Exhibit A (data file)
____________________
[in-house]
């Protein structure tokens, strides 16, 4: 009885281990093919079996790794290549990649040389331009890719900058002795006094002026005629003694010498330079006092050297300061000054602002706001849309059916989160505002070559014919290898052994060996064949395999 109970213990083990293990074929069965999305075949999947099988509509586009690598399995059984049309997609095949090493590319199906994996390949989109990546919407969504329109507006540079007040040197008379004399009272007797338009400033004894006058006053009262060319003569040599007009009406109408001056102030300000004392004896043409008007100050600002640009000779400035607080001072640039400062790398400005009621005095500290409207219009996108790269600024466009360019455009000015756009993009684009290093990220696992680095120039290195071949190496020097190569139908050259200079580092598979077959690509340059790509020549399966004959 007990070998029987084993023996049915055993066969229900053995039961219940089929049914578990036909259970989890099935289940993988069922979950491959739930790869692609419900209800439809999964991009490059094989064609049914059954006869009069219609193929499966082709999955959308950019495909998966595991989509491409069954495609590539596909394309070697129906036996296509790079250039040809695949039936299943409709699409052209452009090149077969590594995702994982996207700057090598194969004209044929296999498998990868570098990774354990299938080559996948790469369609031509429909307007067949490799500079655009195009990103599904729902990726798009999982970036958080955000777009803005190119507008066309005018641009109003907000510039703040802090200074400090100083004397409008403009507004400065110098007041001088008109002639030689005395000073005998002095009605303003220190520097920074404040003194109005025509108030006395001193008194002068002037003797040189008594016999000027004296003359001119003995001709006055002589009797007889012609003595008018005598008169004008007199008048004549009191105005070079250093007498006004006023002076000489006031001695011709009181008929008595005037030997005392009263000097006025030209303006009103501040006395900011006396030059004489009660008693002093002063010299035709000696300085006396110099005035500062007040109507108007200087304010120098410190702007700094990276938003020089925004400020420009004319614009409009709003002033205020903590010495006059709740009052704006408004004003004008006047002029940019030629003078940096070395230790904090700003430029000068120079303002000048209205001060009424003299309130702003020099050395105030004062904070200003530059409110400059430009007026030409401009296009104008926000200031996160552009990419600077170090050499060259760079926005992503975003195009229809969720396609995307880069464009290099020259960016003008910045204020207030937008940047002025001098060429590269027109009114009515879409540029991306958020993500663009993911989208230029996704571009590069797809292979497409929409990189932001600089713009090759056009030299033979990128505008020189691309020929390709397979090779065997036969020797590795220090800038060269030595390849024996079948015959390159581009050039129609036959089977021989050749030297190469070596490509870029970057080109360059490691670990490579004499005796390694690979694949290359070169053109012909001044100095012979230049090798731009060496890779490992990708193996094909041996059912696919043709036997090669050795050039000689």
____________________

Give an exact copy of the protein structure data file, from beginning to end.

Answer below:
[in-house]
């Protein structure tokens, strides 16, 4: 009885281990093919079996790794290549990649040389331009890719900058002795006094002026005629003694010498330079006092050297300061000054602002706001849309059916989160505002070559014919290898052994060996064949395999 109970213990083990293990074929069965999305075949999947099988509509586009690598399995059984049309997609095949090493590319199906994996390949989109990546919407969504329109507006540079007040040197008379004399009272007797338009400033004894006058006053009262060319003569040599007009009406109408001056102030300000004392004896043409008007100050600002640009000779400035607080001072640039400062790398400005009621005095500290409207219009996108790269600024466009360019455009000015756009993009684009290093990220696992680095120039290195071949190496020097190569139908050259200079580092598979077959690509340059790509020549399966004959 007990070998029987084993023996049915055993066969229900053995039961219940089929049914578990036909259970989890099935289940993988069922979950491959739930790869692609419900209800439809999964991009490059094989064609049914059954006869009069219609193929499966082709999955959308950019495909998966595991989509491409069954495609590539596909394309070697129906036996296509790079250039040809695949039936299943409709699409052209452009090149077969590594995702994982996207700057090598194969004209044929296999498998990868570098990774354990299938080559996948790469369609031509429909307007067949490799500079655009195009990103599904729902990726798009999982970036958080955000777009803005190119507008066309005018641009109003907000510039703040802090200074400090100083004397409008403009507004400065110098007041001088008109002639030689005395000073005998002095009605303003220190520097920074404040003194109005025509108030006395001193008194002068002037003797040189008594016999000027004296003359001119003995001709006055002589009797007889012609003595008018005598008169004008007199008048004549009191105005070079250093007498006004006023002076000489006031001695011709009181008929008595005037030997005392009263000097006025030209303006009103501040006395900011006396030059004489009660008693002093002063010299035709000696300085006396110099005035500062007040109507108007200087304010120098410190702007700094990276938003020089925004400020420009004319614009409009709003002033205020903590010495006059709740009052704006408004004003004008006047002029940019030629003078940096070395230790904090700003430029000068120079303002000048209205001060009424003299309130702003020099050395105030004062904070200003530059409110400059430009007026030409401009296009104008926000200031996160552009990419600077170090050499060259760079926005992503975003195009229809969720396609995307880069464009290099020259960016003008910045204020207030937008940047002025001098060429590269027109009114009515879409540029991306958020993500663009993911989208230029996704571009590069797809292979497409929409990189932001600089713009090759056009030299033979990128505008020189691309020929390709397979090779065997036969020797590795220090800038060269030595390849024996079948015959390159581009050039129609036959089977021989050749030297190469070596490509870029970057080109360059490691670990490579004499005796390694690979694949290359070169053109012909001044100095012979230049090798731009060496890779490992990708193996094909041996059912696919043709036997090669050795050039000689």